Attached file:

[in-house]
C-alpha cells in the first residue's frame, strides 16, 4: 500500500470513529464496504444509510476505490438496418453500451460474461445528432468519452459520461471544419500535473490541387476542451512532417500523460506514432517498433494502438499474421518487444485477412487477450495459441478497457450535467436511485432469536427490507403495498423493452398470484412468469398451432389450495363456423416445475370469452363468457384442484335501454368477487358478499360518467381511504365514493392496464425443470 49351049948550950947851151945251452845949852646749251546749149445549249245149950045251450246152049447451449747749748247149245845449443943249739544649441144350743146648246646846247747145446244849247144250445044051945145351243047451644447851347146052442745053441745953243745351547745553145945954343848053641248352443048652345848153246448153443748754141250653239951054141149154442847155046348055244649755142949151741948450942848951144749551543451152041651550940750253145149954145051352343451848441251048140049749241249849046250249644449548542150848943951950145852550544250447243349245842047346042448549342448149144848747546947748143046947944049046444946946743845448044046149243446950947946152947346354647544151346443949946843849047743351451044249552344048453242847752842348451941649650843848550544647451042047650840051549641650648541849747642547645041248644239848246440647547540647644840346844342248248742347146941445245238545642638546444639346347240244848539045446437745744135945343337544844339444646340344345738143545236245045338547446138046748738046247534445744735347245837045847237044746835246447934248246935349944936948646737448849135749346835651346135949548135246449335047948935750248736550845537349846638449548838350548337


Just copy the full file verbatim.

[in-house]
C-alpha cells in the first residue's frame, strides 16, 4: 500500500470513529464496504444509510476505490438496418453500451460474461445528432468519452459520461471544419500535473490541387476542451512532417500523460506514432517498433494502438499474421518487444485477412487477450495459441478497457450535467436511485432469536427490507403495498423493452398470484412468469398451432389450495363456423416445475370469452363468457384442484335501454368477487358478499360518467381511504365514493392496464425443470 49351049948550950947851151945251452845949852646749251546749149445549249245149950045251450246152049447451449747749748247149245845449443943249739544649441144350743146648246646846247747145446244849247144250445044051945145351243047451644447851347146052442745053441745953243745351547745553145945954343848053641248352443048652345848153246448153443748754141250653239951054141149154442847155046348055244649755142949151741948450942848951144749551543451152041651550940750253145149954145051352343451848441251048140049749241249849046250249644449548542150848943951950145852550544250447243349245842047346042448549342448149144848747546947748143046947944049046444946946743845448044046149243446950947946152947346354647544151346443949946843849047743351451044249552344048453242847752842348451941649650843848550544647451042047650840051549641650648541849747642547645041248644239848246440647547540647644840346844342248248742347146941445245238545642638546444639346347240244848539045446437745744135945343337544844339444646340344345738143545236245045338547446138046748738046247534445744735347245837045847237044746835246447934248246935349944936948646737448849135749346835651346135949548135246449335047948935750248736550845537349846638449548838350548337